If you peruse Carolina Soul's extensive discography the material object of the vinyl record begins to stand as a symbol for a kind of rural-urban linkages that revolutionized the last half-century's artforms and its push toward social justice.  This effort to rediscover these recordings, and to tell the stories of these musicians and their communities, is led by Jason Perlmutter (a chemist and local music collector) and Jon Kirby (an associate editor at Wax Poetics). Mr. Perlmutter, in partnership with folklorist Brendan Greaves, has begun the Paradise of Bachelors record label and is currently pressing their first release -- a retrospective of the music released on David Lee's various record labels entitled Said I Had A Vision.

Mr. Lee, who currently resides in Mooresboro,  ran the Impel, Washington Sound and SCOP (Soul, Country, Opera, Pop) labels and often contributed his own songs to his musicians. Carolina Soul recently visited Mr. Lee, and, earlier in the year, the folks behind this project spent time talking with some of the artists who worked with him. Here we see the The Constellations, both then and now:


Here, from the Paradise of Bachelors' blog, is a description of the ground-breaking work done by The Constellations:
We spent an illuminating and pleasant afternoon in Mooresboro, North Carolina with the Lees; Harold Allen, Don Camp, William “Butch” Mitchell, and Benjamin and Bryan “Brownie” Guest of the Constellations. Hearing these gentlemen’s stories about unflagging brotherhood, camaraderie, and the timelessness of “love ballads”–in the face of physical threats, racist invective, and a Southern and national climate opposed to their very existence–was truly inspiring. The Constellations were the first mixed-race combo in the area, and they did it as mere kids, getting started in 1958 or 1959 as teenagers and only dissolving upon the departure of members to Vietnam in 1964 and 1965.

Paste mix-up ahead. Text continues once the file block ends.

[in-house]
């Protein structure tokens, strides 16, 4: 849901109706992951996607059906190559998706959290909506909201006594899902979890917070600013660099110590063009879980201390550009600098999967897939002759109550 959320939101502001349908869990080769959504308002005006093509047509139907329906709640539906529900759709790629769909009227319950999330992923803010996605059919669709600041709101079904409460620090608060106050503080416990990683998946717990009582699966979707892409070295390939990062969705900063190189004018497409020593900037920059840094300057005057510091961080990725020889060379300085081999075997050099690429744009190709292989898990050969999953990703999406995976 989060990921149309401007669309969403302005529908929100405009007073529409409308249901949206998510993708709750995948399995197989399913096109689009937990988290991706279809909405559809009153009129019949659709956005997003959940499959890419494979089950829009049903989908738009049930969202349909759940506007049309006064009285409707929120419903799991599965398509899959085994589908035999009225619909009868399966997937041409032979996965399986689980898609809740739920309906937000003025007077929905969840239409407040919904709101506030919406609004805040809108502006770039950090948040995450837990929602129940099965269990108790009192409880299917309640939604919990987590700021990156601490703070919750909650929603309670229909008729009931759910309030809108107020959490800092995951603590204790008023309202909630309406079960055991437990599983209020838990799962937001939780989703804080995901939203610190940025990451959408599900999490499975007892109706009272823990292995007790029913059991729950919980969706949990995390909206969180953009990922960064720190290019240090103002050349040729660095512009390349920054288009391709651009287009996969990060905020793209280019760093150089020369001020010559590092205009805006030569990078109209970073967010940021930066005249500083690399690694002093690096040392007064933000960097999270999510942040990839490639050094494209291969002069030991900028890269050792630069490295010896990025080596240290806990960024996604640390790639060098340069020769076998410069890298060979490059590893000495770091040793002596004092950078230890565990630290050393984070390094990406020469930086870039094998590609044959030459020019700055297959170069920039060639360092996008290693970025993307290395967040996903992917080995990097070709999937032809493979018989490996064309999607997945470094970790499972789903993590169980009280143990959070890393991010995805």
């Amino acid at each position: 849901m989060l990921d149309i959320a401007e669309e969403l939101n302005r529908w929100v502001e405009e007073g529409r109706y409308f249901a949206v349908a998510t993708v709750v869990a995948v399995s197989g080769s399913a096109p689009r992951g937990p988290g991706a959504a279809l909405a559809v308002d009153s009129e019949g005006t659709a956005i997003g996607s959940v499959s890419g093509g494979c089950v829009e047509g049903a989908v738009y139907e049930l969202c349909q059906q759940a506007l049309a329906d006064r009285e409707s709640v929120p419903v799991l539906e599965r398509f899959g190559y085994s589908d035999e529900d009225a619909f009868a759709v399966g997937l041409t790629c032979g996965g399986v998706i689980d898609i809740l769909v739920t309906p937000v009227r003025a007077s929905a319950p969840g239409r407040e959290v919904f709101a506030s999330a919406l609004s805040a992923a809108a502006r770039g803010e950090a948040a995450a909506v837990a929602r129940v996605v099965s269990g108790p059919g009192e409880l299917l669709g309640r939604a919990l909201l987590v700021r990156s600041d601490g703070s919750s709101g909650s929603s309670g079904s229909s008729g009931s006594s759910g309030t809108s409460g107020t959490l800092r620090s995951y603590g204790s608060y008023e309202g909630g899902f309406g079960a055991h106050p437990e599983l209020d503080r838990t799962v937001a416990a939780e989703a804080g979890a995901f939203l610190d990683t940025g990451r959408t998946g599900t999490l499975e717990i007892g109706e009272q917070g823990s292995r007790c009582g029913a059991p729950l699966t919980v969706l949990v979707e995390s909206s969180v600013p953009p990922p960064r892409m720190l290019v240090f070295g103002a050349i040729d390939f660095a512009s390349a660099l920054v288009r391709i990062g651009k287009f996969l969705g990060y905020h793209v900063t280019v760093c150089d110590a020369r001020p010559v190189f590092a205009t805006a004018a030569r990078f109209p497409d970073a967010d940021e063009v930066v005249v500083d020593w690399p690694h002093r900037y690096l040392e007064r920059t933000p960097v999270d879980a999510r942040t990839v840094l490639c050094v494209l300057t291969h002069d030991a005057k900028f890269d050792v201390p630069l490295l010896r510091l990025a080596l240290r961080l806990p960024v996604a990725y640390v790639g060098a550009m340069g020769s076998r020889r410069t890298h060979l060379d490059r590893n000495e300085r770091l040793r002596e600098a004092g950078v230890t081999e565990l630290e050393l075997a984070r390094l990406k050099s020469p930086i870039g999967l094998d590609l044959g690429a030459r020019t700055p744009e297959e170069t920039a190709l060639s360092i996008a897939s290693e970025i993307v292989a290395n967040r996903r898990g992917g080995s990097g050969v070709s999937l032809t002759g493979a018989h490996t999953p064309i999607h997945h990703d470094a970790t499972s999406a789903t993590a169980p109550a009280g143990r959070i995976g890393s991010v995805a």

In that time, they recorded six energetic sides for David Lee, all of which belie their tender ages, plus two unreleased tracks–”Have You Seen My Baby?” and “I Want to Jerk”–which Mr. Lee sent to Benjamin Guest while he was serving in Vietnam. Those tapes may yet emerge for your delectation…
We can only hope to that some of this music makes its way on to Carolina Soul or onto a newly-pressed piece of vinyl via Paradise of Bachelors.

As a closing note, for those who would like to hear these gentlemen put these songs into a more eloquent context than I can provide, please refer to their interview with Frank Stasio on NPR's The State of Things.

Tuesday, September 21, 2010

Stories From The Hardest Year

photograph by The Hardest Year

Last week The Daily Yonder continued its analysis of the changing demograhics in rural America; in this latest report Roberto Gallardo and Bill Bishop have coauthored a piece that considers the recession's impact: 1.2 million jobs lost in rural America. With a few exceptions (where a small amount of growth occurred) the recession has left many rural communities that were already hurting for positive economic growth in a more desperate situation. 

While, especially in an election cycle, it's easy to read these numbers, to peruse the  Yonder's maps, and feel a sense of dismay, it's important to remember the creativity and resiliency of these same communities. One source that brings us back to this foundation is The Hardest Year, a 2009 cross-country journalism project undertaken by Julie Donofrio and John Sanders. Their search for stories and perspectives led them, in most cases, into rural America; the voices they document across these videos and articles are unforgettable. It's hard not be moved and inspired by what Ms. Donofrio and Mr. Sanders have chosen to share with us.